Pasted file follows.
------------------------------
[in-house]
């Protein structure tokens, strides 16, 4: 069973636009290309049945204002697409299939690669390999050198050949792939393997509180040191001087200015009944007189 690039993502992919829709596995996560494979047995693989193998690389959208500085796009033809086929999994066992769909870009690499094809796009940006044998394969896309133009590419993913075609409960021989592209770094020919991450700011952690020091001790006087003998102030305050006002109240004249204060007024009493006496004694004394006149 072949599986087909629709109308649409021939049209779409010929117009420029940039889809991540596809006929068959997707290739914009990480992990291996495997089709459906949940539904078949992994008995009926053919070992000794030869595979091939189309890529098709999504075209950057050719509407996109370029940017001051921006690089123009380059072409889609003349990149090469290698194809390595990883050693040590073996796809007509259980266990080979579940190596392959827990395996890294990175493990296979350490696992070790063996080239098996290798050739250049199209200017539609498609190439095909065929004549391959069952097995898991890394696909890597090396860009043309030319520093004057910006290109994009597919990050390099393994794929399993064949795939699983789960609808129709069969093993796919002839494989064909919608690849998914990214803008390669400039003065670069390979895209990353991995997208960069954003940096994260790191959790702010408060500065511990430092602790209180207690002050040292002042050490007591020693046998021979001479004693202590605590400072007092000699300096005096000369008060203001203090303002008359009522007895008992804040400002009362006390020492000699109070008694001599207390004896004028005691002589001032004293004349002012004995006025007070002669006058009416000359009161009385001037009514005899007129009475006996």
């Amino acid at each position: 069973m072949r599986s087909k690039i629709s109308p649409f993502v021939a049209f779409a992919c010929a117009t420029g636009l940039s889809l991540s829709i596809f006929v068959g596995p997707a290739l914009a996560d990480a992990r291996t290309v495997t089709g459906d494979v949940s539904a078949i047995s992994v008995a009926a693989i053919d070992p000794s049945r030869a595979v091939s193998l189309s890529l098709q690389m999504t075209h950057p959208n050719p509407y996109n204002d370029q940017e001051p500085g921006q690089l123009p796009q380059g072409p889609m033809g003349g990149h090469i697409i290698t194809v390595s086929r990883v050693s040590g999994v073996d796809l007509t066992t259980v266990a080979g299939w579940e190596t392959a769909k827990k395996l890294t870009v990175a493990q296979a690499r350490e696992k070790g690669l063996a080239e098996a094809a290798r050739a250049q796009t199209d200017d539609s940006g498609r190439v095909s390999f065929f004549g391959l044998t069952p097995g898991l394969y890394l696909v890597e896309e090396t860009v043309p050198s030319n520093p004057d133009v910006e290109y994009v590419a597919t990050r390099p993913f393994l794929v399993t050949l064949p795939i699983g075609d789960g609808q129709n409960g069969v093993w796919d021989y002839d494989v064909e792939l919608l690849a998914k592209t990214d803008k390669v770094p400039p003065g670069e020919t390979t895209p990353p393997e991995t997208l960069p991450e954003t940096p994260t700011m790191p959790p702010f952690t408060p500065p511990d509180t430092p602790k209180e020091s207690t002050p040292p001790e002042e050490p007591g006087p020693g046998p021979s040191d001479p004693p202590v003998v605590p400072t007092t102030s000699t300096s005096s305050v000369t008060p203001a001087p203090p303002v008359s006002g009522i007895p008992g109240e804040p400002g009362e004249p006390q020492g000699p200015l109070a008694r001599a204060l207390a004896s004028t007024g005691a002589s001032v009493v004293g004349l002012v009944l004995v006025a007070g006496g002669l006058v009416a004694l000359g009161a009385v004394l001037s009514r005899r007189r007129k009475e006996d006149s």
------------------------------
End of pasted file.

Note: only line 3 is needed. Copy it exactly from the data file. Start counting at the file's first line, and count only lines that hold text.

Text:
């Amino acid at each position: 069973m072949r599986s087909k690039i629709s109308p649409f993502v021939a049209f779409a992919c010929a117009t420029g636009l940039s889809l991540s829709i596809f006929v068959g596995p997707a290739l914009a996560d990480a992990r291996t290309v495997t089709g459906d494979v949940s539904a078949i047995s992994v008995a009926a693989i053919d070992p000794s049945r030869a595979v091939s193998l189309s890529l098709q690389m999504t075209h950057p959208n050719p509407y996109n204002d370029q940017e001051p500085g921006q690089l123009p796009q380059g072409p889609m033809g003349g990149h090469i697409i290698t194809v390595s086929r990883v050693s040590g999994v073996d796809l007509t066992t259980v266990a080979g299939w579940e190596t392959a769909k827990k395996l890294t870009v990175a493990q296979a690499r350490e696992k070790g690669l063996a080239e098996a094809a290798r050739a250049q796009t199209d200017d539609s940006g498609r190439v095909s390999f065929f004549g391959l044998t069952p097995g898991l394969y890394l696909v890597e896309e090396t860009v043309p050198s030319n520093p004057d133009v910006e290109y994009v590419a597919t990050r390099p993913f393994l794929v399993t050949l064949p795939i699983g075609d789960g609808q129709n409960g069969v093993w796919d021989y002839d494989v064909e792939l919608l690849a998914k592209t990214d803008k390669v770094p400039p003065g670069e020919t390979t895209p990353p393997e991995t997208l960069p991450e954003t940096p994260t700011m790191p959790p702010f952690t408060p500065p511990d509180t430092p602790k209180e020091s207690t002050p040292p001790e002042e050490p007591g006087p020693g046998p021979s040191d001479p004693p202590v003998v605590p400072t007092t102030s000699t300096s005096s305050v000369t008060p203001a001087p203090p303002v008359s006002g009522i007895p008992g109240e804040p400002g009362e004249p006390q020492g000699p200015l109070a008694r001599a204060l207390a004896s004028t007024g005691a002589s001032v009493v004293g004349l002012v009944l004995v006025a007070g006496g002669l006058v009416a004694l000359g009161a009385v004394l001037s009514r005899r007189r007129k009475e006996d006149s």